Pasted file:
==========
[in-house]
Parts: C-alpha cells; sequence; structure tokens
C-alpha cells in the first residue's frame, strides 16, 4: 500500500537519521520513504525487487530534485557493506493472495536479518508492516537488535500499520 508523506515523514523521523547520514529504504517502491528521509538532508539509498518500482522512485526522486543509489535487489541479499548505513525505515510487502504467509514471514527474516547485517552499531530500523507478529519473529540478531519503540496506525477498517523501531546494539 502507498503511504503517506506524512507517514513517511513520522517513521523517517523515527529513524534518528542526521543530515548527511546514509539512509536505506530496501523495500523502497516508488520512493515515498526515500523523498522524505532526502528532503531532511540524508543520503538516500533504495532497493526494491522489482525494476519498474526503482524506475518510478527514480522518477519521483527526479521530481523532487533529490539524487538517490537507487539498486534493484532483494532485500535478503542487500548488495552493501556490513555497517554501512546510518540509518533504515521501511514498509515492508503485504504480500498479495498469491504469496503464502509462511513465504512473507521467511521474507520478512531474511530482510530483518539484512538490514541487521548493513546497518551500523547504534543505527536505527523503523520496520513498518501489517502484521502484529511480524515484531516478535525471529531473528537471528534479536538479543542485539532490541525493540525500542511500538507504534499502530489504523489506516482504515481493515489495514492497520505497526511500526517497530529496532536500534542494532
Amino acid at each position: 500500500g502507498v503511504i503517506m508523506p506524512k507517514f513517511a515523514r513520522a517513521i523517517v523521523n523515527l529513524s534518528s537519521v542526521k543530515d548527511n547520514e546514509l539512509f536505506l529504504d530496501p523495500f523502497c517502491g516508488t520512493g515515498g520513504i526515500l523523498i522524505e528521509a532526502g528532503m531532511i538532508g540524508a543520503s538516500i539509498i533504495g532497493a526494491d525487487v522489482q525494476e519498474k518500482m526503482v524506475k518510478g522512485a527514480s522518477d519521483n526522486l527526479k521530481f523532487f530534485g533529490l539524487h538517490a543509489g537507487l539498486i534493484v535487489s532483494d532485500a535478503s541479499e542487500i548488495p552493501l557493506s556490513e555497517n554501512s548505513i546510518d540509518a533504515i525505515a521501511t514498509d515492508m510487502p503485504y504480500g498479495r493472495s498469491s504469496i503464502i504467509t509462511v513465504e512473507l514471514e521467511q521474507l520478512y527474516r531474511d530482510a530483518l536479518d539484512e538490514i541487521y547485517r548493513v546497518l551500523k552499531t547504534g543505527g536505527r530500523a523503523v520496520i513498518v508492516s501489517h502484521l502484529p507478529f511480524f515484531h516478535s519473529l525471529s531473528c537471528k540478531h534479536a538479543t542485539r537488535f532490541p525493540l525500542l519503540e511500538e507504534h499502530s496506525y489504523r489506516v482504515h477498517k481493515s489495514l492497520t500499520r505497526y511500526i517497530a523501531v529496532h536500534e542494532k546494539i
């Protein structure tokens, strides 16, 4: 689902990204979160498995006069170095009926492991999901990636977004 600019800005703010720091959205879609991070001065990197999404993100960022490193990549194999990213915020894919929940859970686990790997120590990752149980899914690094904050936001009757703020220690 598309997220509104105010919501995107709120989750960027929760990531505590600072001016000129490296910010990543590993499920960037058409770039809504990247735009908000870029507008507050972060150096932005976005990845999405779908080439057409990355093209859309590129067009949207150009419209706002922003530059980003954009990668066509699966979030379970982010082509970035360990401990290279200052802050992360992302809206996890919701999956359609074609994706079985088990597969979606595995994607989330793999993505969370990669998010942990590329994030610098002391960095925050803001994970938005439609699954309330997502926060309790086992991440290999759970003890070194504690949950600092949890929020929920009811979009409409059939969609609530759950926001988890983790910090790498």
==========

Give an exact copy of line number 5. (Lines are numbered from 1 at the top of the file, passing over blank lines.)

């Protein structure tokens, strides 16, 4: 689902990204979160498995006069170095009926492991999901990636977004 600019800005703010720091959205879609991070001065990197999404993100960022490193990549194999990213915020894919929940859970686990790997120590990752149980899914690094904050936001009757703020220690 598309997220509104105010919501995107709120989750960027929760990531505590600072001016000129490296910010990543590993499920960037058409770039809504990247735009908000870029507008507050972060150096932005976005990845999405779908080439057409990355093209859309590129067009949207150009419209706002922003530059980003954009990668066509699966979030379970982010082509970035360990401990290279200052802050992360992302809206996890919701999956359609074609994706079985088990597969979606595995994607989330793999993505969370990669998010942990590329994030610098002391960095925050803001994970938005439609699954309330997502926060309790086992991440290999759970003890070194504690949950600092949890929020929920009811979009409409059939969609609530759950926001988890983790910090790498």